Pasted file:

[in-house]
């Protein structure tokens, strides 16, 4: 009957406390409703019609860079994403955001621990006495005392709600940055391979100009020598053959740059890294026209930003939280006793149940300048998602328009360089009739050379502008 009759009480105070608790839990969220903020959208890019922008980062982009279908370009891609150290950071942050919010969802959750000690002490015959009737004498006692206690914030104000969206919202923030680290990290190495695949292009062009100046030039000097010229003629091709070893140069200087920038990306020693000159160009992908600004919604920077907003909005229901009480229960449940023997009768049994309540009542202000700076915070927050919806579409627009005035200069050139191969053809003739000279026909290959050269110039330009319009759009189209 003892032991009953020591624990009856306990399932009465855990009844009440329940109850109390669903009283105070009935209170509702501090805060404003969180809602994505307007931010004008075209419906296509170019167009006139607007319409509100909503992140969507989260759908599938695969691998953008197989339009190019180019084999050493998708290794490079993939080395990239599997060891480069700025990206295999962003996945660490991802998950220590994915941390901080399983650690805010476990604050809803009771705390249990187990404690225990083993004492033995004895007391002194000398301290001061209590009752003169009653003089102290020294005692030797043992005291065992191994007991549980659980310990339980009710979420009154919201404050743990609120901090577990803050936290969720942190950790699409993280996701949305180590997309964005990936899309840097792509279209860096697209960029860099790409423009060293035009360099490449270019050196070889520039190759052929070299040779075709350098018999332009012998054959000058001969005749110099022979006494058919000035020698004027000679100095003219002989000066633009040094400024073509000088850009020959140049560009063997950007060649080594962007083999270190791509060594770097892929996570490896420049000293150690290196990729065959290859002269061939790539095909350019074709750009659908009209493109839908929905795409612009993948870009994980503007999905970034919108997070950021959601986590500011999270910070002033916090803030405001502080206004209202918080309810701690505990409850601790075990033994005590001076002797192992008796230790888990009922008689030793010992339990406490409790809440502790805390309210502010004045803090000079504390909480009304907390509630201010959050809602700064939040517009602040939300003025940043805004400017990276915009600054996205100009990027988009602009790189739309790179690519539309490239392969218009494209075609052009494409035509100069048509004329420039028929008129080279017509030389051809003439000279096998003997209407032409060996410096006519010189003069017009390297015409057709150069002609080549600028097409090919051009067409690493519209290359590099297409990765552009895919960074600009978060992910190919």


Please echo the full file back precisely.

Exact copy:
[in-house]
């Protein structure tokens, strides 16, 4: 009957406390409703019609860079994403955001621990006495005392709600940055391979100009020598053959740059890294026209930003939280006793149940300048998602328009360089009739050379502008 009759009480105070608790839990969220903020959208890019922008980062982009279908370009891609150290950071942050919010969802959750000690002490015959009737004498006692206690914030104000969206919202923030680290990290190495695949292009062009100046030039000097010229003629091709070893140069200087920038990306020693000159160009992908600004919604920077907003909005229901009480229960449940023997009768049994309540009542202000700076915070927050919806579409627009005035200069050139191969053809003739000279026909290959050269110039330009319009759009189209 003892032991009953020591624990009856306990399932009465855990009844009440329940109850109390669903009283105070009935209170509702501090805060404003969180809602994505307007931010004008075209419906296509170019167009006139607007319409509100909503992140969507989260759908599938695969691998953008197989339009190019180019084999050493998708290794490079993939080395990239599997060891480069700025990206295999962003996945660490991802998950220590994915941390901080399983650690805010476990604050809803009771705390249990187990404690225990083993004492033995004895007391002194000398301290001061209590009752003169009653003089102290020294005692030797043992005291065992191994007991549980659980310990339980009710979420009154919201404050743990609120901090577990803050936290969720942190950790699409993280996701949305180590997309964005990936899309840097792509279209860096697209960029860099790409423009060293035009360099490449270019050196070889520039190759052929070299040779075709350098018999332009012998054959000058001969005749110099022979006494058919000035020698004027000679100095003219002989000066633009040094400024073509000088850009020959140049560009063997950007060649080594962007083999270190791509060594770097892929996570490896420049000293150690290196990729065959290859002269061939790539095909350019074709750009659908009209493109839908929905795409612009993948870009994980503007999905970034919108997070950021959601986590500011999270910070002033916090803030405001502080206004209202918080309810701690505990409850601790075990033994005590001076002797192992008796230790888990009922008689030793010992339990406490409790809440502790805390309210502010004045803090000079504390909480009304907390509630201010959050809602700064939040517009602040939300003025940043805004400017990276915009600054996205100009990027988009602009790189739309790179690519539309490239392969218009494209075609052009494409035509100069048509004329420039028929008129080279017509030389051809003439000279096998003997209407032409060996410096006519010189003069017009390297015409057709150069002609080549600028097409090919051009067409690493519209290359590099297409990765552009895919960074600009978060992910190919």